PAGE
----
Monsanto's hard at work on gearing up for the 2014 release of its Roundup Ready 2 Xtend soybeans, which will be not only resistant to the common glyphosate pesticide marketed by Monsanto as Roundup, but also the chemical dicamba, in efforts to combat the increasing number of weeds and bugs adapting to resist Roundup that are causing crop loss and damage.
Part of Monsanto's Genuity brand of soy, the company claims the product "offers farmers the highest yield opportunity with more beans per pod and more bushels per acre." But questions abound about whether or not the multi-pesticide resistant seeds will offer any substantial long-term protection for farmers, or just lead to more prevalent pesticide resistance and reliance on heavier applications of pesticides.
Genetically modified seeds have been promoted as requiring less use of pesticides, but glyphosate levels have risen dramatically in the U.S. since its early use. In 1986, there were an estimated 6,308,000 pounds of glyphosate used in the United Sates. Nearly 60 million pounds of the chemical are used today.
Dicamba (3,6-dichloro-2-methoxybenzoic acid) is a human developmental toxin that already has a history of leading to resistant plants. It causes abnormal growth patterns in plants that often lead to death by disrupting the hormonal system. Dicamba is known to leach significantly out of soil, which the National Institute of Health considers "an environmental concern."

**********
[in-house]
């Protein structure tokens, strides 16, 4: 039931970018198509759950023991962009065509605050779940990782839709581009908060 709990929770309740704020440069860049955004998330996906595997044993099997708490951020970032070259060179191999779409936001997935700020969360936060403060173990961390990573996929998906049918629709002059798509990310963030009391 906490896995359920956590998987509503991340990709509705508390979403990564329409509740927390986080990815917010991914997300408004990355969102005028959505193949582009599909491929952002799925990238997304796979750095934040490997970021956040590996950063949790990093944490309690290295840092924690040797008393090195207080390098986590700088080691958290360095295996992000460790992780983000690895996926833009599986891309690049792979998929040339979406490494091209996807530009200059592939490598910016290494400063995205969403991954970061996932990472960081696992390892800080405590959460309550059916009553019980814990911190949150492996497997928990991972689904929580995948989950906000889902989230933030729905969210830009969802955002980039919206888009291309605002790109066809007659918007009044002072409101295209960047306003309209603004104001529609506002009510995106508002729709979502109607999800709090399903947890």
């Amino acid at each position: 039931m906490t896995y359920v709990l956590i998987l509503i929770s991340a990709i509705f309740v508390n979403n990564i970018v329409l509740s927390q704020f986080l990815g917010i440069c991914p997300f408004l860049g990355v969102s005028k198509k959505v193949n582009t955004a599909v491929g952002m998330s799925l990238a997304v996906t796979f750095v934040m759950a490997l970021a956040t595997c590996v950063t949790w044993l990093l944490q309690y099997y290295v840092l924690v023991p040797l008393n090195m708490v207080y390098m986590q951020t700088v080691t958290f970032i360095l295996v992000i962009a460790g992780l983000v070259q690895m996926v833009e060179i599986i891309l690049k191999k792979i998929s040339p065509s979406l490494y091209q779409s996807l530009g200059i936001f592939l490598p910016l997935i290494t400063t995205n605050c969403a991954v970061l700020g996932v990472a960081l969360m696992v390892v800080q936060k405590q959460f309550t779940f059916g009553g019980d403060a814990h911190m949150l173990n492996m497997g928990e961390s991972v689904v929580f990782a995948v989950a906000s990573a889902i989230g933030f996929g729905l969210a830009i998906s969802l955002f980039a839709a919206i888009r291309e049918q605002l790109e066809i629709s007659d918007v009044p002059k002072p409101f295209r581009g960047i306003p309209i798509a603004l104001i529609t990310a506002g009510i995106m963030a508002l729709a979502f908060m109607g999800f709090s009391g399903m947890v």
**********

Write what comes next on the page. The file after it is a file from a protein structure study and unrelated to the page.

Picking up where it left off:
Monsanto is not the only company looking into developing alternative pesticide-resistant seeds, now that glyphosate is being gamed by Mother Nature. Dow is releasing 2,4-D resistant soy and corn. 2,4-D is a major component in Agent Orange, the highly toxic chemical used in defoliation during the Vietnam War.
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